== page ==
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Trapped at 10 Cloverfield Lane

To answer your first question, this film has little in common with Cloverfield, despite the involvement of producer J.J. Abrams and others connected with that inventive and genuinely frightening film. For one thing, this is not a “found footage” movie, but a thriller with horror and science-fiction elements. But it does have its fair share of scary moments and an eminently workable premise.

Mary Elizabeth Winstead has just broken up with her boyfriend and is driving away into the countryside when she’s involved in a catastrophic car crash. When she awakens, she’s in a cinder-block bunker with an IV in her arm. The man who rescued her, John Goodman, turns out to be her captor. He is a survivalist who has prepared this underground shelter for the doomsday he has always foreseen and now, he says, it has arrived. Winstead isn’t the only one imprisoned there: a young man who helped build the bunker (John Gallagher, Jr.) is also on hand.

Naturally, Winstead wants to escape, but what if Goodman is telling the truth and there has been an attack that has poisoned the air outside?

John Goodman-10 Cloverfield Lane-680

Photo by Michele K. Short – Courtesy of Paramount Pictures

In his debut feature, director Dan Trachtenberg plays all his cards right, building tension through a series of thriller tropes, some of them bordering on  cliché but still pretty effective. His strongest asset is John Goodman, an actor who brings nuance and humor to what could be a stock character. This is no ordinary villain or goon; you never know what to expect from him, and as always he’s a pleasure to watch. Winstead and Gallagher bring conviction and credibility to their roles, as well.

But 10 Cloverfield Lane becomes repetitive at a certain point, even though it still has some surprises in store. I found myself losing interest, so the finale (which is reminiscent of Cloverfield) doesn’t have the impact it should. As a piece of popcorn entertainment it’s not bad, but it spends too much time on much-too-familiar ground.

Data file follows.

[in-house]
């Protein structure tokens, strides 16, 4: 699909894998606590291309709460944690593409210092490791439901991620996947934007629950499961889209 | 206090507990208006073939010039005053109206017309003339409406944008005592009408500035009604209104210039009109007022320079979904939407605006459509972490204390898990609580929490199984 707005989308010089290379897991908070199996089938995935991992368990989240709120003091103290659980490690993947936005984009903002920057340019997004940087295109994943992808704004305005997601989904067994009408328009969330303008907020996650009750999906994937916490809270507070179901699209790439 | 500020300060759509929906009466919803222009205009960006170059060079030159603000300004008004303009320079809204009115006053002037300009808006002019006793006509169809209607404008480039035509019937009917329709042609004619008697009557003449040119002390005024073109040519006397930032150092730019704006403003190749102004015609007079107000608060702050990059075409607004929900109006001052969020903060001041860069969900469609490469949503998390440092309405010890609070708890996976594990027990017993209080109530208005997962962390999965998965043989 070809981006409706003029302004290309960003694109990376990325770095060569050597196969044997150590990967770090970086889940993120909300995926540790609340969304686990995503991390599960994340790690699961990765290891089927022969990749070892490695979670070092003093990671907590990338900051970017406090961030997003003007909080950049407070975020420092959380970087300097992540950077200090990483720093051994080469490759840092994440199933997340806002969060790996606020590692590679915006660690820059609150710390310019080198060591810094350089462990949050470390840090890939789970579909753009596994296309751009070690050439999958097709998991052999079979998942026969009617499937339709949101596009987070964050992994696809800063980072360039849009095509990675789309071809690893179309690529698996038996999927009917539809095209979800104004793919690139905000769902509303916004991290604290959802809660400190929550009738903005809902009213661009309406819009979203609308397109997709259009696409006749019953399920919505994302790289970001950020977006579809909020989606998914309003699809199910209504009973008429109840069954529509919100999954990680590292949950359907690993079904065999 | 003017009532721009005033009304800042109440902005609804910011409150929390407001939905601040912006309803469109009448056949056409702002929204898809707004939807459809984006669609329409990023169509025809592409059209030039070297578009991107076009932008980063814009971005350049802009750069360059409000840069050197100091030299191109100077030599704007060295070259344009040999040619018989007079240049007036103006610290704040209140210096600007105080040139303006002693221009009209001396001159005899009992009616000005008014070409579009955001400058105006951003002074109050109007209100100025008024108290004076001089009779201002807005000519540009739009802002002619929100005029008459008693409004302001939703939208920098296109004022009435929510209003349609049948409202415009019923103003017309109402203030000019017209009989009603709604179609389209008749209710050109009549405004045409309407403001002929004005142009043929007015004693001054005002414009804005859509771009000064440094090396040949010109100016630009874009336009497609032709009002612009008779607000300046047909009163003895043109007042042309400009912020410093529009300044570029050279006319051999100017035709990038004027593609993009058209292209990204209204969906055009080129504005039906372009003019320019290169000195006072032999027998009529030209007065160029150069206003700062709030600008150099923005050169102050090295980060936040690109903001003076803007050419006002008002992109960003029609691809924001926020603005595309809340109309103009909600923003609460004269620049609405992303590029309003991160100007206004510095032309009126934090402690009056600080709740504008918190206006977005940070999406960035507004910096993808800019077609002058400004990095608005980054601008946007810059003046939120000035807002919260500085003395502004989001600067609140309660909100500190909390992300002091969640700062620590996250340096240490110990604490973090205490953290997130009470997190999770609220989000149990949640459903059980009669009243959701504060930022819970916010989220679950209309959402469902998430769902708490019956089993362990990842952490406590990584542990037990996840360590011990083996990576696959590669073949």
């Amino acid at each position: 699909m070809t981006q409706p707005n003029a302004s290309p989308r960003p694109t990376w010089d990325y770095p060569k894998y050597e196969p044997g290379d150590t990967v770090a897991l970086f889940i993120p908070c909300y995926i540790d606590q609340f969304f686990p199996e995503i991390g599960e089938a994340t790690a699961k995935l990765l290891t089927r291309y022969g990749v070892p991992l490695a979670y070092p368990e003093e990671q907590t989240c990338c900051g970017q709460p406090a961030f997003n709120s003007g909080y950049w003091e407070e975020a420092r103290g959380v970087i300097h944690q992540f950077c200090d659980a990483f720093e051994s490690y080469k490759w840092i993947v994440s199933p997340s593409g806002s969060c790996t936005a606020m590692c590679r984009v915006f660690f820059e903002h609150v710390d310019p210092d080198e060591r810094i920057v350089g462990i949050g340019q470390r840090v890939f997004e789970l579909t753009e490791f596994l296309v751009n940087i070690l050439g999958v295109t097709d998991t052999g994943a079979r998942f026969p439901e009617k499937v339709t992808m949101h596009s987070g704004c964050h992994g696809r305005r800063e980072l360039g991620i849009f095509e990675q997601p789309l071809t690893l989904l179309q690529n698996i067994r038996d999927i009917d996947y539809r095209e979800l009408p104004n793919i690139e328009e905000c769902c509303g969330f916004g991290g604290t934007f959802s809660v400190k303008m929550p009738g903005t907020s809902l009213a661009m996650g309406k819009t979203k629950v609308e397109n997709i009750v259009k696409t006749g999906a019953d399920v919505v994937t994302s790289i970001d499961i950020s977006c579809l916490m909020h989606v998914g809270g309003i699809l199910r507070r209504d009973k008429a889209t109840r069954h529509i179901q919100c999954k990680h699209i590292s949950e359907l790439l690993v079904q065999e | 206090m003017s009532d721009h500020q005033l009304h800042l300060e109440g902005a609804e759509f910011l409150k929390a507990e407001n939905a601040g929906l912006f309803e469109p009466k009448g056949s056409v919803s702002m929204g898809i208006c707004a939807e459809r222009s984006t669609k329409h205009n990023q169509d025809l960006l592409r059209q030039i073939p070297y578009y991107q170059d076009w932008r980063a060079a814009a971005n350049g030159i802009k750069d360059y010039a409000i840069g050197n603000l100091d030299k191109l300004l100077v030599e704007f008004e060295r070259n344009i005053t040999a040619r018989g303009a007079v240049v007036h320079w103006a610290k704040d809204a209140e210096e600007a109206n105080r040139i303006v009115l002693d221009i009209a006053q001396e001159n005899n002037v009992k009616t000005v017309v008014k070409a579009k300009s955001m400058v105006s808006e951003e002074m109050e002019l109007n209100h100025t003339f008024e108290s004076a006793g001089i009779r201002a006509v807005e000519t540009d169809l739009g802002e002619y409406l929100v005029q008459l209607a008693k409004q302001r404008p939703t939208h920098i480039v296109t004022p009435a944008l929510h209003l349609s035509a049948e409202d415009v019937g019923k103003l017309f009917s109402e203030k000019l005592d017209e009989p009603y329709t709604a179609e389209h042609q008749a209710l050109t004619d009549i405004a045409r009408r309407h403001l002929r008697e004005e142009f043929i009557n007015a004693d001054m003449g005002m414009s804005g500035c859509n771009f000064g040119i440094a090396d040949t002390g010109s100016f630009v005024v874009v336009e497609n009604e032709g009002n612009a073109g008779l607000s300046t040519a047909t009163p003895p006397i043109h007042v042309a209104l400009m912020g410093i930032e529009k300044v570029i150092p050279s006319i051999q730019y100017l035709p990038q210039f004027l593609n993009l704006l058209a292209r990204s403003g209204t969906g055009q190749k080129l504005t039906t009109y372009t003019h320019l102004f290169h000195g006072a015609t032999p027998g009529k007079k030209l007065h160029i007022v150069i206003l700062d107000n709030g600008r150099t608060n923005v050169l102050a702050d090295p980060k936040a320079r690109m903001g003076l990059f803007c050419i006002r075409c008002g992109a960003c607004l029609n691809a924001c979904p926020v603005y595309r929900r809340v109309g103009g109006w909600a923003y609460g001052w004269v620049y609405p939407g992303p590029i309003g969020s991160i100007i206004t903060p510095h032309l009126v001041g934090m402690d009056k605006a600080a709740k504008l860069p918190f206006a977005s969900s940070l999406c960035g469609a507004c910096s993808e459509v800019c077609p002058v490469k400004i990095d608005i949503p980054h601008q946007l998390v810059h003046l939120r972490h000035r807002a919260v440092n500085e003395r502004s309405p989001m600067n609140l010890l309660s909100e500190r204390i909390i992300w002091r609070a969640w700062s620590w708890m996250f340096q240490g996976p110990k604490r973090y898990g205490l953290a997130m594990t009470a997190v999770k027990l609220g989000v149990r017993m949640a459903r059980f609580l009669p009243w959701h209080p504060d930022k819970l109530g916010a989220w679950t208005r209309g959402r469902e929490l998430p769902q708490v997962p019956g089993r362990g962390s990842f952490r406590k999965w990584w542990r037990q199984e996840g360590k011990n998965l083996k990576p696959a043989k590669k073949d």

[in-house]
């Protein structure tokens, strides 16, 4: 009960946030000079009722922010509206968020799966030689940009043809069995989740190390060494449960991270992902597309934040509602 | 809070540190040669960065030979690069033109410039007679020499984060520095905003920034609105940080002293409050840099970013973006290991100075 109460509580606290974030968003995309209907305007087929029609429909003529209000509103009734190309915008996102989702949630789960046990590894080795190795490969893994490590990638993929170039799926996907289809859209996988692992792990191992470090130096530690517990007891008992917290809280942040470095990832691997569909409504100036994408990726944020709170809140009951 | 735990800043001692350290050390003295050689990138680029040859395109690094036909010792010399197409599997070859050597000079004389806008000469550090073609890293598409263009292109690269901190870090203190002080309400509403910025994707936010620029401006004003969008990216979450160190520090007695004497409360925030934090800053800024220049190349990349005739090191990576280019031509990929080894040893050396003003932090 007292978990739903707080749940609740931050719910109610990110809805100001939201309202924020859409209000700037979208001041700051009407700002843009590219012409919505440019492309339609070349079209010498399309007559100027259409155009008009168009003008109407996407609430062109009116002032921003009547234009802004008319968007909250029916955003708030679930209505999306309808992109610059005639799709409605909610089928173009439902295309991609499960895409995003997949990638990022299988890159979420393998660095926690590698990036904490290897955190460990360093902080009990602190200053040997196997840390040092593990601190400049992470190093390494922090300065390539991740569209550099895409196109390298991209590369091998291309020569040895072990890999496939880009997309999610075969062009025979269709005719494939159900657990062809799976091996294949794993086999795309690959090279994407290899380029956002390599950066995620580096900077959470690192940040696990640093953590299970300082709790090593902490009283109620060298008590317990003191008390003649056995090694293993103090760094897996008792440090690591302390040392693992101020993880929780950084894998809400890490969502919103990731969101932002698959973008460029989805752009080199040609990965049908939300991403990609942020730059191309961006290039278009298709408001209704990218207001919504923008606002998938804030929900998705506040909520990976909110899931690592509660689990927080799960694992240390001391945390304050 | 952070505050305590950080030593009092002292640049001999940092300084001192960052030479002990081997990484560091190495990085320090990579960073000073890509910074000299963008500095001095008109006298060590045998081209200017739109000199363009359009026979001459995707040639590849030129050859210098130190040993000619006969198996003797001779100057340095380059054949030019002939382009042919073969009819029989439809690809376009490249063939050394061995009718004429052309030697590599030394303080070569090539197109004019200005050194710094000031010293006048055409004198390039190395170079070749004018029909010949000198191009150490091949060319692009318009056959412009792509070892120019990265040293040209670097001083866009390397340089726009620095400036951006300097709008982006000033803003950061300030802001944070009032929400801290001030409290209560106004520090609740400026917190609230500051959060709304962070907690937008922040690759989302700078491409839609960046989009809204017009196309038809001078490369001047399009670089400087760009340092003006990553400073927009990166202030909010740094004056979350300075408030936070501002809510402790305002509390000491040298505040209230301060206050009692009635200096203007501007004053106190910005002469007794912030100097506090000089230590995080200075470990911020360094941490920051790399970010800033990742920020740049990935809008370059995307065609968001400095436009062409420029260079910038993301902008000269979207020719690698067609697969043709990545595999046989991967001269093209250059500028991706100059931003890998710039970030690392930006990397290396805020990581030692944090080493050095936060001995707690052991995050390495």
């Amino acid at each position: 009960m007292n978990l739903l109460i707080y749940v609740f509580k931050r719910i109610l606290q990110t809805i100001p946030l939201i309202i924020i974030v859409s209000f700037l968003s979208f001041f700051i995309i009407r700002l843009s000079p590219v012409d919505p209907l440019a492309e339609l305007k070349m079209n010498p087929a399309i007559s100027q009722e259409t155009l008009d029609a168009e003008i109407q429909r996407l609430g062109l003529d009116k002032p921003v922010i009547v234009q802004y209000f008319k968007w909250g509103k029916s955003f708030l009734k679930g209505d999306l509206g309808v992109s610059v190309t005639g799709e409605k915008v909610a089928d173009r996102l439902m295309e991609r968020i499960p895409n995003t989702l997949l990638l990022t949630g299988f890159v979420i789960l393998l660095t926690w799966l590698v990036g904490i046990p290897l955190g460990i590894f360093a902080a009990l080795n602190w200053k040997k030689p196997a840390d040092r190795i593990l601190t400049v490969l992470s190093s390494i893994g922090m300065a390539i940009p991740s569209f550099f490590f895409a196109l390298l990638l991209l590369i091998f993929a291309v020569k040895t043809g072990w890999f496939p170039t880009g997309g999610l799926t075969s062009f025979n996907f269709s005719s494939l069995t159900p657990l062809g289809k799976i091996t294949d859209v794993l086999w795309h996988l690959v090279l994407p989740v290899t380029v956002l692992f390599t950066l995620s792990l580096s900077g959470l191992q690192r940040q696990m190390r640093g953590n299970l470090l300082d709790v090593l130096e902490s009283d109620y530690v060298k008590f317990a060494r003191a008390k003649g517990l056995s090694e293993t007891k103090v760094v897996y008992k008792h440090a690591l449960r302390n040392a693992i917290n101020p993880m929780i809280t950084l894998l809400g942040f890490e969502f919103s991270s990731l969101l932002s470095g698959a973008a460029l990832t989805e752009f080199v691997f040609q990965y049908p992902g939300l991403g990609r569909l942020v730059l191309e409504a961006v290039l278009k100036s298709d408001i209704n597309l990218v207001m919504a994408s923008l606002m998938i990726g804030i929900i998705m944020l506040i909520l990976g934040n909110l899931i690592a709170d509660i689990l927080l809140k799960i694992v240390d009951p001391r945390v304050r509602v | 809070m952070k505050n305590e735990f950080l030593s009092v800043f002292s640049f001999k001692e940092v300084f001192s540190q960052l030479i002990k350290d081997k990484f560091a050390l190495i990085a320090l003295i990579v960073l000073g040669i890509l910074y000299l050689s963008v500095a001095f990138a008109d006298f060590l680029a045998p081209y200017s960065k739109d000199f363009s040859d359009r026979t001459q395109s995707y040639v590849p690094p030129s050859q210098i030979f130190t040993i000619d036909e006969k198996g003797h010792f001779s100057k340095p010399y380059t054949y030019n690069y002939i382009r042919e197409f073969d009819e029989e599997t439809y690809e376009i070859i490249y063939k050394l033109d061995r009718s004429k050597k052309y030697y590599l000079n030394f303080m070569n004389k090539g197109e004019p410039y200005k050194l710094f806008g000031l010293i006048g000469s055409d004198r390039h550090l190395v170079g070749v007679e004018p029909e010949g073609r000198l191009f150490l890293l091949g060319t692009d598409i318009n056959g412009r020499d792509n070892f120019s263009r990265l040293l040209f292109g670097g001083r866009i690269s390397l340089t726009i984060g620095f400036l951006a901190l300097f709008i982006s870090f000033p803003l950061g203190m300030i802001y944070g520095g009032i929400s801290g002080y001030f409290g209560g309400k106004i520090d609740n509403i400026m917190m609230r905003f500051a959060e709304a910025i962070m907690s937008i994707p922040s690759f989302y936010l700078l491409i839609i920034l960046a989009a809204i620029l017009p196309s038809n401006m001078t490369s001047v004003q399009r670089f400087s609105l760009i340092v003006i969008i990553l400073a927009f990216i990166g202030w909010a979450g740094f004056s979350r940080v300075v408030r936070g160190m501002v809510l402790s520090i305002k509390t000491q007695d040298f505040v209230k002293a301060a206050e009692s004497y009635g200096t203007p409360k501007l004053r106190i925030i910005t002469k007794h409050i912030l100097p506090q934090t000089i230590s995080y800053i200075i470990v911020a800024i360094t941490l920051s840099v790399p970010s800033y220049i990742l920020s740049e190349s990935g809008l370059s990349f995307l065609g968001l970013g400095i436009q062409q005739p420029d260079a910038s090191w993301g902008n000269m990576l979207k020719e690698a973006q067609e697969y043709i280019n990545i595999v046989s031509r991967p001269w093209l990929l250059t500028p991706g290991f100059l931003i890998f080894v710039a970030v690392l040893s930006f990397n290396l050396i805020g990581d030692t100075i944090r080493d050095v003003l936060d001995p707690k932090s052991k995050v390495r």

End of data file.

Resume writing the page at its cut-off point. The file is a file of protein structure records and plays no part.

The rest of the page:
Leonard Maltin is one of the world’s most respected film critics and historians. He is best known for his widely-used reference work Leonard Maltin’s Movie Guide and its companion volume Leonard Maltin’s Classic Movie Guide, now in its third edition, as well as his thirty-year run on television’s Entertainment Tonight. He teaches at the USC School of Cinematic Arts and appears regularly on Reelz Channel and Turner Classic Movies. His books include The 151 Best Movies You’ve Never Seen, Of Mice and Magic: A History of American Animated Cartoons, The Great Movie Comedians, The Disney Films, The Art of the Cinematographer, Movie Comedy Teams, The Great American Broadcast, and Leonard Maltin’s Movie Encyclopedia. He served two terms as President of the Los Angeles Film Critics Association, is a voting member of the National Film Registry, and was appointed by the Librarian of Congress to sit on the Board of Directors of the National Film Preservation Foundation. He hosted and co-produced the popular Walt Disney Treasures DVD series and has appeared on innumerable television programs and documentaries. He has been the recipient of awards from the American Society of Cinematographers, the Telluride Film Festival, Anthology Film Archives, and San Diego’s Comic-Con International. Perhaps the pinnacle of his career was his appearance in a now-classic episode of South Park. (Or was it Carmela consulting his Movie Guide on an episode of The Sopranos?) He holds court at leonardmaltin.com. Follow him on Twitter and Facebook; you can also listen to him on his weekly podcast: Maltin on Movies. — [Artwork by Drew Friedman]

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